Experts warn of depression in horses: ‘It’s sad, depressed, even’ | Binnenland

A horse that lives alone becomes sad and even depressed. Some animal welfare experts caution against this. Social contact is more important to a horse than many people think.

In the Mediahuis newspapers, several animal welfare experts discuss bans on keeping horses isolated from their peers, as in Germany, Sweden and Switzerland. “This is where we have to go,” says Gert van Horek, a professor of environmental law at Ghent University who specializes in animals and law. “A horse is a herd animal. It is certainly sad when it is all alone in a meadow, without smelling contact in the least. It is time for the government to develop guidelines on this.”

“Horses are very social animals,” says Michelle Vandenbosch of the animal rights organization GAIA. “It’s better to keep them together – two at least.” This is also the response of Marina Tondelaire of The Old Horses Lodge, which takes in horses that have been abused or fed. “Horses have to have at least an olfactory contact is mandatory. Because a horse alone is by definition an unhappy horse.”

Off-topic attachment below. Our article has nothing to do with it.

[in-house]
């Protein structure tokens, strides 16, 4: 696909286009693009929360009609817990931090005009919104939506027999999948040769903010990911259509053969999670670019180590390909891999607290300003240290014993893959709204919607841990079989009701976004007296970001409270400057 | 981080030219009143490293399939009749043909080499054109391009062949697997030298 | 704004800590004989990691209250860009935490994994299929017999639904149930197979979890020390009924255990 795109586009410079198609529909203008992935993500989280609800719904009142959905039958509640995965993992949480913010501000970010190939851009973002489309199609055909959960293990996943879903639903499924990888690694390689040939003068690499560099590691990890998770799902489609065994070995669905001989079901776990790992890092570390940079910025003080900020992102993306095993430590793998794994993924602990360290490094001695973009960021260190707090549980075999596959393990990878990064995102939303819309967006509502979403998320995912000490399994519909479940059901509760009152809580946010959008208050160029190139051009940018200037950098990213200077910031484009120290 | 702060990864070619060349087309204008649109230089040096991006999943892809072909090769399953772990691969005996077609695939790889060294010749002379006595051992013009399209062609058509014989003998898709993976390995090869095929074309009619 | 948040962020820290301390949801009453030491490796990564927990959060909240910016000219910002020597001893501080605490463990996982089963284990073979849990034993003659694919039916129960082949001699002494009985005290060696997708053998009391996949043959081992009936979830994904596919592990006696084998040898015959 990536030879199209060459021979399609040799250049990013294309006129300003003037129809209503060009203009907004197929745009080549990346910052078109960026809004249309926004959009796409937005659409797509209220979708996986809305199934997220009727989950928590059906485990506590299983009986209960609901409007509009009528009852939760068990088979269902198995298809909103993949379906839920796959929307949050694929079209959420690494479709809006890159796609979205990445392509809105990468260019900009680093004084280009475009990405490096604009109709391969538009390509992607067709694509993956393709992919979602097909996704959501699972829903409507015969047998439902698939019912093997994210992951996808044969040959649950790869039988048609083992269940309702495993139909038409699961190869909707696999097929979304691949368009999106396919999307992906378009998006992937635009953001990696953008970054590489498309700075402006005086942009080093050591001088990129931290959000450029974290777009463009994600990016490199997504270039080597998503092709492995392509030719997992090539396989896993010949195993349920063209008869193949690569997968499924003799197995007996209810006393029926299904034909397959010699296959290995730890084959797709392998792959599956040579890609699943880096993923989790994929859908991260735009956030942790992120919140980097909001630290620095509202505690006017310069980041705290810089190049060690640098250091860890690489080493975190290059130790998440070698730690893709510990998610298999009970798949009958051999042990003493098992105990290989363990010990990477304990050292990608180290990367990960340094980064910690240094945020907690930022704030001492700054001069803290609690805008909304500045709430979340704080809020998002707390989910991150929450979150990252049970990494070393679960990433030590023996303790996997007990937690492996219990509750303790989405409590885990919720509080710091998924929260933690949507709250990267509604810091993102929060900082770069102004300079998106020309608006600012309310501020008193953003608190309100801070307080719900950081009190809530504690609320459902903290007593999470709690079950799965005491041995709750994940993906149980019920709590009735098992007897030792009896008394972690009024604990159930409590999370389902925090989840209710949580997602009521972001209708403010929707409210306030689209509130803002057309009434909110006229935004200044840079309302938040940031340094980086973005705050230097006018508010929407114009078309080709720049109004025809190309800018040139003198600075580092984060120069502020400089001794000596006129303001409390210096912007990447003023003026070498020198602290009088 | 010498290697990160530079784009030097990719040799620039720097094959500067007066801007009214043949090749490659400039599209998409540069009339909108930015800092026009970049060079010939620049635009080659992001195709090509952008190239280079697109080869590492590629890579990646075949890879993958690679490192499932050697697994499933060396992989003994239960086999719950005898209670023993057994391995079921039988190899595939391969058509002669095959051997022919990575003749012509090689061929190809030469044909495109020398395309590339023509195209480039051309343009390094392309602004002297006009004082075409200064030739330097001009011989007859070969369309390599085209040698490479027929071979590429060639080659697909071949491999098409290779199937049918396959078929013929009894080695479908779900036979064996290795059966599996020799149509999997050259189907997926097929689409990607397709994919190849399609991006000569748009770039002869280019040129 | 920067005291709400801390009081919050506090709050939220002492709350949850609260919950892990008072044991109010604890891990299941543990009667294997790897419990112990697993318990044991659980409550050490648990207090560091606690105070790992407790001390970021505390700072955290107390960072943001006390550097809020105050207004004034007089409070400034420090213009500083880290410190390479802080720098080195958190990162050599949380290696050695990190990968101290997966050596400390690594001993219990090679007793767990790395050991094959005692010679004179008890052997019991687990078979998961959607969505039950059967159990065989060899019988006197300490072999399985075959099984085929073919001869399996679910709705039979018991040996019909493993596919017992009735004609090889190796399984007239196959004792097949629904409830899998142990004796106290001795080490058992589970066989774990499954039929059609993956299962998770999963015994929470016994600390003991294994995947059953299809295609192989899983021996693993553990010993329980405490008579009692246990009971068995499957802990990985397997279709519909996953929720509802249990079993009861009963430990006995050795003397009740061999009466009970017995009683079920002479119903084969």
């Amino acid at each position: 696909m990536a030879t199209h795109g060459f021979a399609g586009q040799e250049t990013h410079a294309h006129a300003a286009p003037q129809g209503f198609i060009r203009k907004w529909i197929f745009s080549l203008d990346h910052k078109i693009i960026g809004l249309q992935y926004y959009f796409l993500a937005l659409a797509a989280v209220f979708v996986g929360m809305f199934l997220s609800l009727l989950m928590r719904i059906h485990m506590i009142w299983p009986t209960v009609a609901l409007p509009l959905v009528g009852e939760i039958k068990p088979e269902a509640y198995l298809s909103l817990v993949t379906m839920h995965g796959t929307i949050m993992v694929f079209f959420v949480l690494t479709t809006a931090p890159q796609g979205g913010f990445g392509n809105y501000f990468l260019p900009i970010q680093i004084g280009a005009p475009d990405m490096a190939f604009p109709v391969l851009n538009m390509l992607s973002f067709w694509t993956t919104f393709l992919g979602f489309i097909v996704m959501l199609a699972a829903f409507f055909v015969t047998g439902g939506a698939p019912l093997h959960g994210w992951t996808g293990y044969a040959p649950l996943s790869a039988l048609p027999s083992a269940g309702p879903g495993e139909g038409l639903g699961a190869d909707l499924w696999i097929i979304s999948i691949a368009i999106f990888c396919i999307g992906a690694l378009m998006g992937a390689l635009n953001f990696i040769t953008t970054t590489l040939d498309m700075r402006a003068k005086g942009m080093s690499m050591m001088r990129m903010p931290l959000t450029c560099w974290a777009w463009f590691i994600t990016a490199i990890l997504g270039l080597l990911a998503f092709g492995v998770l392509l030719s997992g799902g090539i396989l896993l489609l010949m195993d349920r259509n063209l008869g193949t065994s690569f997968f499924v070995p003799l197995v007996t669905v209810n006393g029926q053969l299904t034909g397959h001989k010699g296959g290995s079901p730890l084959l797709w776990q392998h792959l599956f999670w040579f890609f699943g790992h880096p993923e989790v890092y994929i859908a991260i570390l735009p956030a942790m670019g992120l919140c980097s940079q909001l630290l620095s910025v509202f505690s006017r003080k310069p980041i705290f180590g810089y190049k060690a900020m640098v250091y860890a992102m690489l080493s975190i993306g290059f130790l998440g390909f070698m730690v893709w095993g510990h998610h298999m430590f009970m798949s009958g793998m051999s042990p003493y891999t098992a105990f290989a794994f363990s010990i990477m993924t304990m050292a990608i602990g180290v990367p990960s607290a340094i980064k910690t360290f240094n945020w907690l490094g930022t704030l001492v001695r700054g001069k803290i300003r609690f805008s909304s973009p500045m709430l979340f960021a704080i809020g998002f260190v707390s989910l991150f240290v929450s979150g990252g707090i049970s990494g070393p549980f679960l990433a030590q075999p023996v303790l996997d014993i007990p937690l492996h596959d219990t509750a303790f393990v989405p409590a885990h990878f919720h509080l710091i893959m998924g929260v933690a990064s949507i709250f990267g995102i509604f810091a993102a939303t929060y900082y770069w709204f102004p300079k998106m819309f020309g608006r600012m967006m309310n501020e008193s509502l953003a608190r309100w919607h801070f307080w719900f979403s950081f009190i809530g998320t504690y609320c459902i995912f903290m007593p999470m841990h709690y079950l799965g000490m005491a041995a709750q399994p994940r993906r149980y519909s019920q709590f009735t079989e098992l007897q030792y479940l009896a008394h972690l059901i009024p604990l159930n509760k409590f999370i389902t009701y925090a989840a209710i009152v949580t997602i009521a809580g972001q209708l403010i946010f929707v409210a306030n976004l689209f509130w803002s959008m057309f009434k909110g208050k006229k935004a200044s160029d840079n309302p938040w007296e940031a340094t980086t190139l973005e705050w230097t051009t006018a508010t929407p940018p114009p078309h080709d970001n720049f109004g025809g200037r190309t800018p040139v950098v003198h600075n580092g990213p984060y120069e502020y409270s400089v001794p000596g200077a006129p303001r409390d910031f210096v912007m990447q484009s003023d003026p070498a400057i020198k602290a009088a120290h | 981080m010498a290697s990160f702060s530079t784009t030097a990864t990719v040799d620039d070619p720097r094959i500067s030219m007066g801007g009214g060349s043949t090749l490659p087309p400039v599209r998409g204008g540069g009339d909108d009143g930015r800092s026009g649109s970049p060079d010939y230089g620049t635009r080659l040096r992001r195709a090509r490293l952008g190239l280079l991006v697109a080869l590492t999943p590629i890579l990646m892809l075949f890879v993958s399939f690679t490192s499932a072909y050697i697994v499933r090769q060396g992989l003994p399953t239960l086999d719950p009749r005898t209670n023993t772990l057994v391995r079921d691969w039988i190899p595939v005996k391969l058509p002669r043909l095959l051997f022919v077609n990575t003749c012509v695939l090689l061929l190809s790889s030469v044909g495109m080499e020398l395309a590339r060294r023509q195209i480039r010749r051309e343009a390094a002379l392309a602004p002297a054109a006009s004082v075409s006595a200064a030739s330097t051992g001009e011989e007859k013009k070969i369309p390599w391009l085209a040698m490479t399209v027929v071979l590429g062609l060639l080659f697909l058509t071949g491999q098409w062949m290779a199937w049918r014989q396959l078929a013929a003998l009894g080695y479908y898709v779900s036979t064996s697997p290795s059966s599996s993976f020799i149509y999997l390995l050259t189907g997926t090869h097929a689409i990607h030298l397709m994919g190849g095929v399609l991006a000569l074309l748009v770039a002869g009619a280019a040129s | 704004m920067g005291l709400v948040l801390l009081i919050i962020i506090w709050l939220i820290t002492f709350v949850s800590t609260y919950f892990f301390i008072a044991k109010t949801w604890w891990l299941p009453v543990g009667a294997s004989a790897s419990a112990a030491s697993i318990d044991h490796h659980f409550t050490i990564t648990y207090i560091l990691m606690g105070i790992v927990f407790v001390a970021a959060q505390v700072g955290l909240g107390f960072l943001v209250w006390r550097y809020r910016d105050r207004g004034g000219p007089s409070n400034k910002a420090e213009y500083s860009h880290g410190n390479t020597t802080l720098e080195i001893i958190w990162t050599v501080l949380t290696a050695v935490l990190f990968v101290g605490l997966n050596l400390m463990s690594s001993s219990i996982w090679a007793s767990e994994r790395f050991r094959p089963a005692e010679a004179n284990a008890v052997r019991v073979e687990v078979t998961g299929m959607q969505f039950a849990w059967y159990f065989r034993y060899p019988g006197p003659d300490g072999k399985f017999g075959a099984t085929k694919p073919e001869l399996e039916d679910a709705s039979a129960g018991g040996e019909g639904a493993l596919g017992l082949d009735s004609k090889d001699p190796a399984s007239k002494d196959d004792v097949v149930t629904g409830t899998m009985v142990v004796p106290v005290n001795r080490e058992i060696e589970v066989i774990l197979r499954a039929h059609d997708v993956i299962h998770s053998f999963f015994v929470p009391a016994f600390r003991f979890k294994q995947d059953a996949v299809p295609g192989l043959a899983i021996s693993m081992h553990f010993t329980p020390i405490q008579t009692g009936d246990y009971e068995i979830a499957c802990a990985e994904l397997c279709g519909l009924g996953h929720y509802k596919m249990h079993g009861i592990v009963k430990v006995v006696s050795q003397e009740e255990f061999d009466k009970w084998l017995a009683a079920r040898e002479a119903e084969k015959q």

“Social contact is more important to a horse than many people think,” says Mathilde van Derendonk, professor of ethology and animal welfare expert at the Universities of Antwerp and Ghent. “The horse alone has a problem. It’s sad. Depressed, even,” van derendonk adds. “Fortunately, we are becoming more and more aware that it is essential for the health of horses to have peers nearby. At least within sight, with noses touching, and preferably together.”

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Denton Watson

"Friend of animals everywhere. Evil twitter fan. Pop culture evangelist. Introvert."

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